You will be able to turn some of these features down, reduce graphics and objects or even tone down the realism settings if needed. However, with a few simple upgrades, you should be able to get the most out of your simulator.

You’ll want to focus on your processor and graphics card as a priority for flight simulators. Although Microsoft has stated that their 2023 flight simulator won’t be as resource heavy as those in the past, you’ll still want a decent PC if you’re planning on playing other intensive simulators.

Unfortunately, a lot of simulators don’t use multi-threading to the best of its ability at the moment, but a decent AMD Ryzen processor with a high core count would make a good starting point for any Flight Simulator build.

Pair this with a graphics card with a decent amount of VRAM and a system with at least 16 GB of RAM and you should be in for a comfortable flight. If you’d like some ideas on where to get started with your upgrade, why not check out some of our build guides?

Final Word

Flight Simulators are a perfect way to spend a couple of hours flying through the clouds. We hope this introduction to flight simulators has helped you pick out one to try next or even given you some tips on upgrading your PC for the latest flight sims.

With the launch of Microsoft Flight Simulator 2023 coming in just a few short weeks, we can’t wait to see what it’ll be like. At first glance, the graphics look exceptional so you’ll definitely want to take a look at the system requirements for those before purchasing to get the most out of the game.

The Best Waterproof Cases For Iphone X

In the market for a waterproof case for your iPhone X? We’ve got you covered. After sifting through hundreds of offerings, we’ve come up with a list of what we feel are the best iPhone X waterproof cases available right now. They’re durable, well-designed and we have options for every budget.

What does waterproof really mean?

This can be a bit confusing. The iPhone X is water resistant. It features an IPx7 (you see the IP67 rating a lot; that 6 refers to dust resistance rating) water resistance rating, meaning it can withstand immersion in water up to 3.3 feet (or 1 meter) for up to 30 minutes. So splashes and light rain fall are ok, swimming in the ocean is not.

The next step up is IPx8, and it’s essentially the highest level of water protection in the IP code (there is a 9K rating for protection against powerful water jets, but it’s not used often in consumer products). This rating certifies that the product is suitable for continuous immersion in water, under conditions specified by the manufacturer.

If a manufacturer claims their case is waterproof, it’s likely it has an IPx8 rating and it’s been tested to survive set conditions (ex: can be immersed in 2 meters for 1 hour). I know that doesn’t sound “waterproof,” but between a good waterproof case and the water resistance of your iPhone, you should be covered—unless you’re deep sea diving.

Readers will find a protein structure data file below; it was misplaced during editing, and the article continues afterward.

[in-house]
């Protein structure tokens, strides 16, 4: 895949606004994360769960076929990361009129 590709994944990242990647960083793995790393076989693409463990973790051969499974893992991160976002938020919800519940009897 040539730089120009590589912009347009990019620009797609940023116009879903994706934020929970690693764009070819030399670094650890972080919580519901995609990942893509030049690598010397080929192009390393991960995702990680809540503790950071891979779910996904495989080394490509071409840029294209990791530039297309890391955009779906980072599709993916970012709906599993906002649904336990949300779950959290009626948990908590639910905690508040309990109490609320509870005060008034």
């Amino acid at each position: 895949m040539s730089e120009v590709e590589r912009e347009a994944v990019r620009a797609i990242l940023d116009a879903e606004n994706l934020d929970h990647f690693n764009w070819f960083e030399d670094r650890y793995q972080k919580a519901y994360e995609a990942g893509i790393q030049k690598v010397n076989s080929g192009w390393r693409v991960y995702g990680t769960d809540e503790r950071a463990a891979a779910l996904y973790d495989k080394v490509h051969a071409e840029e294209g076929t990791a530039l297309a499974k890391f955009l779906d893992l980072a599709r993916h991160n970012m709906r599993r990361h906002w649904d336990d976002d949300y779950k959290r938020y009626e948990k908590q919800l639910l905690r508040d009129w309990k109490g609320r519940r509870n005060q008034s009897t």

Best waterproof cases for the iPhone X LifeProof FRĒ Series

The LifeProof FRĒ is one of the easiest recommendations for me to make on this list. I’ve used LifeProof cases on multiple iPhones, and even used one once to take pictures in the ocean while snorkeling. The FRĒ has an IPx8 water ingress rating, and LifeProof says it can withstand 1 hour in water up to 2 meters deep (6.6 feet). Other features include a built-in screen cover, proper port and button covers, and a 1 year warranty.

Catalyst Waterproof Case

This case from Catalyst is also another easy recommendation. Catalyst has been making waterproof iPhone and Apple Watch cases for years, and I’ve always had good experiences with them. Their iPhone X case has an IPx8 rating, and it can withstand water ingress up to an impressive 10 meters (33 feet). Other features include a wrist lanyard, built-in screen protector, True Sound Acoustics tech, and military grade drop protection.

OUNNE Fully Sealed Case

Here is a much cheaper option from the lesser-known brand OUNEE. It too features an IPx8 waterproof rating, and the manufacturer said it’s good in over 10 feet of water for up to 1 hour. The case uses the standard front/back design, where two pieces snap together to form a full seal. All the buttons and ports are covered, and for what it’s worth, it has a 4.5 star Amazon rating, on over 250 reviews.

I-Blason Aegis Case

Prefer a more recognizable brand name? We’ve featured I-Blason on several case roundups over the year because of their reputation for value and quality, and this case looks no different. It has an IPx8 rating, built-in screen protector, and of course all the necessary port/button covers. It also boasts a dual-layer, shock-absorbing design that will keep your phone protected in the event of a drop.

JOTO Universal Pouch

This isn’t technically a case, but if you’re looking to keep your iPhone X protected from water, this will do the trick. This universal ‘dry bag’ fits all smartphones up to 6-inches and features a clear, touch-enabled window on both the front and back. It’s IPx8 rated, and JOTO says it works in up to 100 feet of water. Has a lanyard and a 4.5-star rating on Amazon, on over 23,000 customer reviews.

Also, be sure to check out our other iPhone X roundups:

*price was believed to be discounted at time of publishing and is subject to change at anytime.

Samsung Android Hole Also Leaves Sim Cards Vulnerable

A variation of the recently disclosed attack that can wipe data from Samsung Android devices when visiting a malicious Web page can also be used to disable the SIM cards from many Android phones, researchers say.

Ravishankar Borgaonkar, a research assistant in the Telecommunications Security department at the Technical University of Berlin, recently demonstrated the remote data wiping attack at the Ekoparty security conference in Buenos Aires, Argentina.